East to the Americas

Image:Luz Montero

Francisca Ono , 80, is the child of Japanese emigrants to Mexico. She lives near Tapachula, Chiapas, close to where the first Japanese colony settled.

Francisca Ono de Takemura was 14 and the eldestof seven children when her father was forcedto sell his Mexican restaurant in Tepic, Nayarit,and move his family to Mexico City.

“All of us who lived in Tepic left; we were sixfamilies. Each one looked for a place to live,” saysTakemura, now 79. “My mother was very sad. Butshe kept it to herself.”

A delicate, gracious woman with a readylaugh, Takemura hesitates when asked aboutthe relocation. It was traumatic, she admits,but she now believes it was for the best thather family moved to the city. Like other Japanesedescendants, she is quick to point out thegenerosity that Mexico has shown the Japanesecommunity over the years. 

“They say that in some countries in SouthAmerica the Japanese were not treated well. InMexico we are held in high esteem. I am Mexicanby birth and it is an honor because Mexico is avery worthy country. We are happy our parentscame to Mexico, because here we have lived contentedly.”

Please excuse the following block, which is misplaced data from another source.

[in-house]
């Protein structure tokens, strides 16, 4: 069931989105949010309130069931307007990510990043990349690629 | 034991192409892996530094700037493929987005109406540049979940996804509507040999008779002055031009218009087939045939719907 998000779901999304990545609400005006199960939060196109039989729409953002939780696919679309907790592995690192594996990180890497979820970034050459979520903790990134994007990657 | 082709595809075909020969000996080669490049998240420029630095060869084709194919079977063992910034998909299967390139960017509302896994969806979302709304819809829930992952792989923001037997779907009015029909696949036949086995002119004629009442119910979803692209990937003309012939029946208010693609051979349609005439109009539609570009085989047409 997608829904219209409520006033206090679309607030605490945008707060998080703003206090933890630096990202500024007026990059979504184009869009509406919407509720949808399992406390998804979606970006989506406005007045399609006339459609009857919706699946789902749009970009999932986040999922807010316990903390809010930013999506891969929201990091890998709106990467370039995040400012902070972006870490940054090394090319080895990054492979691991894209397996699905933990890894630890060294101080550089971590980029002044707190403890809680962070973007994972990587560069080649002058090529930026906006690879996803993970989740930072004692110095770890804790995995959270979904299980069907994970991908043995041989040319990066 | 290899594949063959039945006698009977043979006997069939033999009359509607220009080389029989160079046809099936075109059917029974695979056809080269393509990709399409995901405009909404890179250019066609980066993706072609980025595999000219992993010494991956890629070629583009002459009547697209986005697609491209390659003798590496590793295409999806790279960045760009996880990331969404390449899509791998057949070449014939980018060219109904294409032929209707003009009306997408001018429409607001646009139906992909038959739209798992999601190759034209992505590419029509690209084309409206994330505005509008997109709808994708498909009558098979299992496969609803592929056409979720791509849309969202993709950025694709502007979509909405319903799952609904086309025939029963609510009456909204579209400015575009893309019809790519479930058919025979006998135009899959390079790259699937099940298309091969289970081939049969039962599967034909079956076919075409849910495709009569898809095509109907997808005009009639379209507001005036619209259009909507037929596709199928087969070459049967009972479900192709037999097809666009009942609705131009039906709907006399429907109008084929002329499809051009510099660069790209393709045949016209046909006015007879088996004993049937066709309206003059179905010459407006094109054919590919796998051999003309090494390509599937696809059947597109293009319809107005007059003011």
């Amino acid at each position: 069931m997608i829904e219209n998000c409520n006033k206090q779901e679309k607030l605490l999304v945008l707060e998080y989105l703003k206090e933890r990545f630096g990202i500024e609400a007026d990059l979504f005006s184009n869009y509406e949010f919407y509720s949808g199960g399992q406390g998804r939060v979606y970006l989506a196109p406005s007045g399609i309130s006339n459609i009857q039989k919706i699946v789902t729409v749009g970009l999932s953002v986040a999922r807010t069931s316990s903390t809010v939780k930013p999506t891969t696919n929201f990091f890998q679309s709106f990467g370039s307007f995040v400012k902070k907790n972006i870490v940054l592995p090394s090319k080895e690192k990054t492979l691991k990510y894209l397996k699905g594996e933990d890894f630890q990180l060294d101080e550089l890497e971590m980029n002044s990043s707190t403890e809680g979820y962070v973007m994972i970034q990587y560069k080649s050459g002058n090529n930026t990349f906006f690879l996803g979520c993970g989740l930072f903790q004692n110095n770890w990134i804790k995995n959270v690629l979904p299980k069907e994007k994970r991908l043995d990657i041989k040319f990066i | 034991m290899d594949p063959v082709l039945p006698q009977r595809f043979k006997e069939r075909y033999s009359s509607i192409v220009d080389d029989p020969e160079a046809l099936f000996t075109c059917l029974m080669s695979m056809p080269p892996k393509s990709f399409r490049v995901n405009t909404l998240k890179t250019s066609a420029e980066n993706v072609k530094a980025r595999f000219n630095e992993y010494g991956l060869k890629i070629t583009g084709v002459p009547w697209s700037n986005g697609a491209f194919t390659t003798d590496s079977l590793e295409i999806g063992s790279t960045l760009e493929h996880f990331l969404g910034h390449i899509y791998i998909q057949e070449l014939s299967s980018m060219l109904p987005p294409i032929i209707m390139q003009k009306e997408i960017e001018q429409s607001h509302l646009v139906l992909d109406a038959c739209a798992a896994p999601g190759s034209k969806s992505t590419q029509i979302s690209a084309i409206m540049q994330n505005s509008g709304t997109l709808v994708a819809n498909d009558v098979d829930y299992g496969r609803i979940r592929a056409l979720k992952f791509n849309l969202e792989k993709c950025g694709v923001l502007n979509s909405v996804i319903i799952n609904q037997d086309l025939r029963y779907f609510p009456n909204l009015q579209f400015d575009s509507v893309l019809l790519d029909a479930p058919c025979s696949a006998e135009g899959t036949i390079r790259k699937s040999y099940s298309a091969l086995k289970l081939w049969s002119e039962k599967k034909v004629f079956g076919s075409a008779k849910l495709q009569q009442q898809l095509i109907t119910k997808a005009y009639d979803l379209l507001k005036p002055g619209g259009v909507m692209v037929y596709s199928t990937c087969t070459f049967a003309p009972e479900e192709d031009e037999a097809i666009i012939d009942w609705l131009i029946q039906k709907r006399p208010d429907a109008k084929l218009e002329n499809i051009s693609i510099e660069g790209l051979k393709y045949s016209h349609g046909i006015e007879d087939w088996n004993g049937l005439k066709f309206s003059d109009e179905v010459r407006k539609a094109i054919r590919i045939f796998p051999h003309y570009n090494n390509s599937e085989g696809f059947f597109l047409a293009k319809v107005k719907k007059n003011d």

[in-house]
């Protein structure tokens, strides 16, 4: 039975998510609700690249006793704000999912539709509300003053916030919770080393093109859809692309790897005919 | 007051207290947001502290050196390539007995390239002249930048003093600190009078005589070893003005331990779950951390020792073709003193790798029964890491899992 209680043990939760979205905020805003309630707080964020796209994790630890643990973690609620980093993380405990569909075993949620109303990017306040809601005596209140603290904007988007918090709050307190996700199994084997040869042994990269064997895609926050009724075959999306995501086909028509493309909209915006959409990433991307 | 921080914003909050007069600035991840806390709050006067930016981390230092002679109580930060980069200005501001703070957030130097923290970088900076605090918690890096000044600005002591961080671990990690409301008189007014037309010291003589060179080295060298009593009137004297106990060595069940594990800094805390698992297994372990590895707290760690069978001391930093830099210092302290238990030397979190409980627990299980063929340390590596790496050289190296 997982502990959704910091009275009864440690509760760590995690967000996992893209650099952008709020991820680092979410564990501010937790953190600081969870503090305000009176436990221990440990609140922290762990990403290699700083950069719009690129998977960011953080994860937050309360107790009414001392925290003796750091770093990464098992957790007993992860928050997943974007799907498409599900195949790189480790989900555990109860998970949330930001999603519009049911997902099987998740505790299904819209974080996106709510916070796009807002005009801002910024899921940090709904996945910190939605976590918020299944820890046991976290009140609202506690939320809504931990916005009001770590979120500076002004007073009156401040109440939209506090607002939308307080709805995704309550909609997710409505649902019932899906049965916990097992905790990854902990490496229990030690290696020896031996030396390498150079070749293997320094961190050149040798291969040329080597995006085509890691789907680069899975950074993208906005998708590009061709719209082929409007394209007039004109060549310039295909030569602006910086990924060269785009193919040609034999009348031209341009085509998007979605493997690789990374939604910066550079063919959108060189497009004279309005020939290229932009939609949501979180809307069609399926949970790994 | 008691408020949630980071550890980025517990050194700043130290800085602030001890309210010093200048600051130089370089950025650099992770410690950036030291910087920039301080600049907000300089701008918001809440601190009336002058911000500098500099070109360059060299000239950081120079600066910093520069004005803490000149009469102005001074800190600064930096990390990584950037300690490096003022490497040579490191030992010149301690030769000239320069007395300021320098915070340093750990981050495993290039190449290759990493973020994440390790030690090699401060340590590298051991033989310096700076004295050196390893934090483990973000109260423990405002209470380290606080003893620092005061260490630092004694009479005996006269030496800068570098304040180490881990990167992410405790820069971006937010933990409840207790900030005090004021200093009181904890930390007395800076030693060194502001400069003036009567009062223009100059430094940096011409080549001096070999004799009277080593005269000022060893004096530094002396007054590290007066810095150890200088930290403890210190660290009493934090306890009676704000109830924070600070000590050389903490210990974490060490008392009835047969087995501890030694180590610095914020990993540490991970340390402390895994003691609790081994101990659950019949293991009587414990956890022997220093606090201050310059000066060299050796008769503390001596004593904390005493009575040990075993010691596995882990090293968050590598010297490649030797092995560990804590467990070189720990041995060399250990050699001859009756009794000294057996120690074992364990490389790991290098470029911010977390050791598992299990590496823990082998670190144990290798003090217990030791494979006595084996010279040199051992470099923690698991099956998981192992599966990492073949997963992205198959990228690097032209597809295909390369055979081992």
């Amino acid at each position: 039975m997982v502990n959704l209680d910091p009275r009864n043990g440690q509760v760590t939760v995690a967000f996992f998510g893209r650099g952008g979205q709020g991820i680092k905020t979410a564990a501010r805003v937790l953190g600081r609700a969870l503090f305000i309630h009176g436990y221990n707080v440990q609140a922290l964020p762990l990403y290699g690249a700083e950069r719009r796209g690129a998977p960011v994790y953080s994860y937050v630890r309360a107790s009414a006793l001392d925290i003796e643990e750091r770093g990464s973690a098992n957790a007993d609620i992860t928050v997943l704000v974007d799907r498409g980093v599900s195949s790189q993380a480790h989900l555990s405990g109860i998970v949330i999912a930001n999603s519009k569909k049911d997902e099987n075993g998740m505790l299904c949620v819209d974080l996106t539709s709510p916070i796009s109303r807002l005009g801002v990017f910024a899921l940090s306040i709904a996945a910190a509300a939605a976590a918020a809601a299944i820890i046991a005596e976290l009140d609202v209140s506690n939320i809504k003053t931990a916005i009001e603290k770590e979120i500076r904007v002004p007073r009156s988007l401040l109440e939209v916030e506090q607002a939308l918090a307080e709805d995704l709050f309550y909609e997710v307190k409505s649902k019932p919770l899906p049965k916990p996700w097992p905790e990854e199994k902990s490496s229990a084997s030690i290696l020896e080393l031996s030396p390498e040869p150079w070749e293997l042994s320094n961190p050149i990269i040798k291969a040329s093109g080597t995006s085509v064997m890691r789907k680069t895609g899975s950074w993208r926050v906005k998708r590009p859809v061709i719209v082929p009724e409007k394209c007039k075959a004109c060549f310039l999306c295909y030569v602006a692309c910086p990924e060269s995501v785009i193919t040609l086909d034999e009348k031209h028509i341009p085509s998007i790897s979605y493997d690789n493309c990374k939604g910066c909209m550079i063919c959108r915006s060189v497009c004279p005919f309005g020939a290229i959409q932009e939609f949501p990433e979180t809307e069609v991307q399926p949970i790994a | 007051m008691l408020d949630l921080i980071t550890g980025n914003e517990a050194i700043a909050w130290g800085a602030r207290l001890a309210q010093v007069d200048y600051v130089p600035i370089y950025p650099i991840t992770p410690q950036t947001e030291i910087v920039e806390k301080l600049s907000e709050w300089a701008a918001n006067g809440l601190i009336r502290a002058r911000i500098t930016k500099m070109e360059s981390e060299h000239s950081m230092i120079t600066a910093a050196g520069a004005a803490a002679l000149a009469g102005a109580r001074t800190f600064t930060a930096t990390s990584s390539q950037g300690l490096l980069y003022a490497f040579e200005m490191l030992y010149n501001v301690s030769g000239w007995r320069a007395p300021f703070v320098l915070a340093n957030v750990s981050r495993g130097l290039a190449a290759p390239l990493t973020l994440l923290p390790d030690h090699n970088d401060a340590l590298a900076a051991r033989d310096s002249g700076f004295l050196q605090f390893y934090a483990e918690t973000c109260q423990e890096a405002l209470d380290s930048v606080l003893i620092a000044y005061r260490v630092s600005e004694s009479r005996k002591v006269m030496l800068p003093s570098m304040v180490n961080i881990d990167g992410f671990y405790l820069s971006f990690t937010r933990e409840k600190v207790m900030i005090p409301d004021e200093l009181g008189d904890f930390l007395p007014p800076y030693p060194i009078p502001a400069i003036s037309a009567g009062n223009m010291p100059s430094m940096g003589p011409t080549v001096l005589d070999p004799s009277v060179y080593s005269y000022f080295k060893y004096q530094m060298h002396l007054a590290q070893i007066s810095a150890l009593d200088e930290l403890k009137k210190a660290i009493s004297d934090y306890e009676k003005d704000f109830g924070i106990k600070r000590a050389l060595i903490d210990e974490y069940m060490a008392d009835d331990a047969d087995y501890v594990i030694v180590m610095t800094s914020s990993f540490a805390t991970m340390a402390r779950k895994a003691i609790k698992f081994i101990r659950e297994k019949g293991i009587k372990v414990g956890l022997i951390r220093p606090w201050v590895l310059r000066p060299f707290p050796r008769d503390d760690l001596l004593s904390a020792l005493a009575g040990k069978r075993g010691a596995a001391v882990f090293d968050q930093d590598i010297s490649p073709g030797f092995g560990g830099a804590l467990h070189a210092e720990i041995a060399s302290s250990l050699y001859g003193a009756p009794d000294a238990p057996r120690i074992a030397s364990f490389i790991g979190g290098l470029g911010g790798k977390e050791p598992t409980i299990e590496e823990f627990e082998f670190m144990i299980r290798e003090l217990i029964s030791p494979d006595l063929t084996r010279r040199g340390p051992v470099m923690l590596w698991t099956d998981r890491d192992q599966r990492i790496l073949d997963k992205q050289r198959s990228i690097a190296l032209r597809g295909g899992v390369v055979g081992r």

Meanwhile, Nishimura, who spent years tryingto get out of Japan, finally got home in 1948,a decade after he was sent away.

“A week after I got back [to Mexico] they sent amessenger from the National Palace,” he recalls.Nishimura was informed he was being draftedinto the Mexican army. “Again I picked up agun,” he says. But before he was dispatched tothe northern city of Monterrey, the draft endedand he was excused from service. In his early20s, he repeated primary and secondary schoolin Mexico. He finished his engineering degree atthe UNAM when he was 31 and went to work forthe electric utility.